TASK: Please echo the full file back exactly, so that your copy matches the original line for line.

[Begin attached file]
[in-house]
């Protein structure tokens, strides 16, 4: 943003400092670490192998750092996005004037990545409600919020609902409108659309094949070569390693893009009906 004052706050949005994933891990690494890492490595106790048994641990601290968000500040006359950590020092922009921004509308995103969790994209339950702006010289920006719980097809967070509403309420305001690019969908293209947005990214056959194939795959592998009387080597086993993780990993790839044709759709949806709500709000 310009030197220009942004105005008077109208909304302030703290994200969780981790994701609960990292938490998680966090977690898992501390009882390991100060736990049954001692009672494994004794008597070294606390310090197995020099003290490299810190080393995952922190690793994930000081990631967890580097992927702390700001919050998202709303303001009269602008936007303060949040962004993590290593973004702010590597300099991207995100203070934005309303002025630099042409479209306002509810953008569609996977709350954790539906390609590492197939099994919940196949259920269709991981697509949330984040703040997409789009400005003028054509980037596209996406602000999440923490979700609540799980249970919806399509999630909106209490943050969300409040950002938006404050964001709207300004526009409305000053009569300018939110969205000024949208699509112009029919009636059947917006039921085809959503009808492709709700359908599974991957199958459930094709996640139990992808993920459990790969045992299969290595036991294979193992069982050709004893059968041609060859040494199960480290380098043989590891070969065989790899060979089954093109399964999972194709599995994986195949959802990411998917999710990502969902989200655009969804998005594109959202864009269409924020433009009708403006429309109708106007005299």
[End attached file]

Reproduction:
[in-house]
């Protein structure tokens, strides 16, 4: 943003400092670490192998750092996005004037990545409600919020609902409108659309094949070569390693893009009906 004052706050949005994933891990690494890492490595106790048994641990601290968000500040006359950590020092922009921004509308995103969790994209339950702006010289920006719980097809967070509403309420305001690019969908293209947005990214056959194939795959592998009387080597086993993780990993790839044709759709949806709500709000 310009030197220009942004105005008077109208909304302030703290994200969780981790994701609960990292938490998680966090977690898992501390009882390991100060736990049954001692009672494994004794008597070294606390310090197995020099003290490299810190080393995952922190690793994930000081990631967890580097992927702390700001919050998202709303303001009269602008936007303060949040962004993590290593973004702010590597300099991207995100203070934005309303002025630099042409479209306002509810953008569609996977709350954790539906390609590492197939099994919940196949259920269709991981697509949330984040703040997409789009400005003028054509980037596209996406602000999440923490979700609540799980249970919806399509999630909106209490943050969300409040950002938006404050964001709207300004526009409305000053009569300018939110969205000024949208699509112009029919009636059947917006039921085809959503009808492709709700359908599974991957199958459930094709996640139990992808993920459990790969045992299969290595036991294979193992069982050709004893059968041609060859040494199960480290380098043989590891070969065989790899060979089954093109399964999972194709599995994986195949959802990411998917999710990502969902989200655009969804998005594109959202864009269409924020433009009708403006429309109708106007005299």